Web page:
NY Attorney General Subpoenas Facebook
In a letter accompanying a subpoena for documents, Attorney General Andrew Cuomo warned Facebook CEO Mark Zuckerberg that a preliminary review conducted by Cuomo’s office revealed significant problems with the site’s safety controls, and its response to complaints from users.
“The [office of the Attorney General] is concerned that Facebook’s public statements and advertising may be materially misleading and may constitute violations of New York General Business Law §§ 349 and 350 and Executive Law § 63(12),” Cuomo wrote in the letter to Zuckerberg.
Cuomo noted that in its marketing and promotional materials, as well as in public statements made by company officials, Facebook has claimed that it is a “trusted environment for people to interact safely,” that it has “invested heavily in building safety controls,” and that it “quickly takes down any objectionable material that may be posted to the site.”
During its review of Facebook, however, Cuomo said his office documented “a reality that seems to differ materially from the image that Facebook has portrayed to the public.”
In the course of its review, Cuomo’s office set up several Facebook profiles representing users between the ages of 12 and 14. According to Cuomo’s letter to Zuckerberg, within days of opening the accounts, the fake users established by Cuomo’s office had received “numerous sexual solicitations from adults,” including messages stating “u look too hot … can I c u online (webcam)?” and “call me if u want to do sex with me.”
According to Cuomo, when his investigators submitted complaints to Facebook regarding the illegal solicitation of its fake underage users, “Facebook in many instances ignored the complaints and took no action against the reported sexual predators.”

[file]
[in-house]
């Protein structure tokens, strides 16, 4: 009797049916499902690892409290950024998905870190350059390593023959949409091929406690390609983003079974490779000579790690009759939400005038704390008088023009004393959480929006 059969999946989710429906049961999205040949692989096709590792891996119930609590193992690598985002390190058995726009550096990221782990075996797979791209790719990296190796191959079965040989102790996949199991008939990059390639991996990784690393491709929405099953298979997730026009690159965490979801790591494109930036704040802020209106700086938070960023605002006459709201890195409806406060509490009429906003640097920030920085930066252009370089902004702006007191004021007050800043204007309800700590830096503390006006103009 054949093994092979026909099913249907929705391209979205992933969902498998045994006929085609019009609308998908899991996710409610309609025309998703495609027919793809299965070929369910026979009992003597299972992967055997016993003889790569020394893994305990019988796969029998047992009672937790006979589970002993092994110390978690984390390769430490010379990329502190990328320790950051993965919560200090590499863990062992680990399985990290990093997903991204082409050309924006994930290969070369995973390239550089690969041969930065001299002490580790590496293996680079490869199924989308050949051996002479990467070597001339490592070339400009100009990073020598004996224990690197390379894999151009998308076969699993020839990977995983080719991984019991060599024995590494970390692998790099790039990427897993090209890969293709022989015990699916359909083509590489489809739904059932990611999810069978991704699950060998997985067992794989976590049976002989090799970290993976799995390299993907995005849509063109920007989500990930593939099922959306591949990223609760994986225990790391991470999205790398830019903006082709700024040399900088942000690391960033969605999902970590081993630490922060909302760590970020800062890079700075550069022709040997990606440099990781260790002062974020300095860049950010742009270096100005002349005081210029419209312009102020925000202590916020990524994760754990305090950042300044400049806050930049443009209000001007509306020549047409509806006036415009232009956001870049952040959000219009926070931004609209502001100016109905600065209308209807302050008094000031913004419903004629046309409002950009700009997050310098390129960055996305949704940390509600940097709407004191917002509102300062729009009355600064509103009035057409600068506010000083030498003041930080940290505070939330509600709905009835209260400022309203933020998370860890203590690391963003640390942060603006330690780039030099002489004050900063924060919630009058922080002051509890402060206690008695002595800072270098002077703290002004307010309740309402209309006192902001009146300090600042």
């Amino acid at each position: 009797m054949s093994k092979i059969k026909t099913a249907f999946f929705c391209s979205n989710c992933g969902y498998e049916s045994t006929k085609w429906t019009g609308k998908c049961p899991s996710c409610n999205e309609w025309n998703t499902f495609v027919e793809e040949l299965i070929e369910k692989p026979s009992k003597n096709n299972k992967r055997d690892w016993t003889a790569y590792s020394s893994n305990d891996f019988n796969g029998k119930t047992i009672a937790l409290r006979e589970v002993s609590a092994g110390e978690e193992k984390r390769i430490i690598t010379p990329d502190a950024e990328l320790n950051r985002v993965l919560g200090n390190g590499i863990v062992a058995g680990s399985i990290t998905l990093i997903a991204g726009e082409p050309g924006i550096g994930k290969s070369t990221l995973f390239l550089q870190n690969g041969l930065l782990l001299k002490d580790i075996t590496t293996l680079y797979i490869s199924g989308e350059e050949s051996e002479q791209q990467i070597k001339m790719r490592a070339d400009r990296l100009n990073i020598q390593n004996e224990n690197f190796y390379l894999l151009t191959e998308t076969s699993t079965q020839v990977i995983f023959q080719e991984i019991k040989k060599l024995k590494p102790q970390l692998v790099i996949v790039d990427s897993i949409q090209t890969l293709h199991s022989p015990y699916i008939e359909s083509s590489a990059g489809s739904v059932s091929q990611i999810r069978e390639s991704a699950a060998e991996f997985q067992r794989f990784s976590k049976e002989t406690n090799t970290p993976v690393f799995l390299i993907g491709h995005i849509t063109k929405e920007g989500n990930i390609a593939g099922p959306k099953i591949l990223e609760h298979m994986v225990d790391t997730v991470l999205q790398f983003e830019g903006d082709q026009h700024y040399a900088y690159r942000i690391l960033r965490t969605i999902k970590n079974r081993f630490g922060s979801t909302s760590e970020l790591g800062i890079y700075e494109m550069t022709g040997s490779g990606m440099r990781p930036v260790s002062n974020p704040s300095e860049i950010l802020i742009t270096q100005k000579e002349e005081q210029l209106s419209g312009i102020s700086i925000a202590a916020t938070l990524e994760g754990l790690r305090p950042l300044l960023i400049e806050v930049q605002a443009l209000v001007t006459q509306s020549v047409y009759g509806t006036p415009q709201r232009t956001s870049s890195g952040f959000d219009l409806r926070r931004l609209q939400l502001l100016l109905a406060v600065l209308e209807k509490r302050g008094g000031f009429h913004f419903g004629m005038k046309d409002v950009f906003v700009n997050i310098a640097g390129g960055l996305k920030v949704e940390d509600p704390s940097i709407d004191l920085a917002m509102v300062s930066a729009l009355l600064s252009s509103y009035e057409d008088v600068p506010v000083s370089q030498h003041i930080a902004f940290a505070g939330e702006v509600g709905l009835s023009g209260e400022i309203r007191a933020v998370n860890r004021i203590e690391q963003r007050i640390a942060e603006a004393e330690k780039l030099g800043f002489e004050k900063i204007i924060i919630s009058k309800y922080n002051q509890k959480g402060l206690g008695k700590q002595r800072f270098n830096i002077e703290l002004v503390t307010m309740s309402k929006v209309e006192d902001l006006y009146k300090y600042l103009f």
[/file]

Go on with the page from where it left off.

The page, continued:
Cuomo also complained in his letter of “widespread pornographic and obscene content,” saying that his investigators found a wide range of such content on Facebook “with a minimal amount of effort.”
“For example, a number of individuals on the site have graphic pornographic images as their profile picture, which is available to all users of the site,” Cuomo wrote. “Others only have obscene pictures and videos posted on their Facebook page for their friends to see.”
Cuomo also noted that, despite the fact that under Facebook’s terms of service users agree not to “upload, post, transmit, share, store or otherwise make available any content that we deem to be harmful, threatening, unlawful, defamatory, infringing, abusive, inflammatory, harassing, vulgar, obscene, fraudulent, invasive of privacy or publicity rights, hateful, or racially, ethnically or otherwise objectionable,” there are groups on Facebook that appear entirely dedicated to content that constitutes one or more things from that list of prohibited types of content.
“There are also a large number of Facebook groups dedicated solely to hosting or promoting pornographic content, such as ‘Best Wet T-shirt or best boobie pic contest’ and ‘For girls that love to share naked pics,’” Cuomo wrote in his letter. “Underage users are free to view or join any of these groups without restriction.”
What Cuomo was most taken aback by, however, was Facebook’s lack of response to complaints, including complaints about adult users soliciting minor users for sex.
“Perhaps most alarmingly, Facebook ignored several — and repeated — complaints from our undercover investigators concerning persons who made inappropriate sexual advances to underage users,” Cuomo wrote. “The OAG made these complaints to Facebook both as underage users and as parents of underage users.”
In a statement issued late Monday, Facebook responded to Cuomo’s letter and press release, saying “We take the concerns of the office of the New York attorney general very seriously.”
“As our service continues to grow, so does our responsibility to our users to empower them with the tools necessary to communicate efficiently and safely,” Facebook said in its statement. “We strive to uphold our high standards for privacy on Facebook and are constantly working on processes and technologies that will further improve safety and user control on the site. We are committed to working closely with all the state attorneys general to maintain a trusted environment for all Facebook users and to demonstrate the efficacy of these efforts.”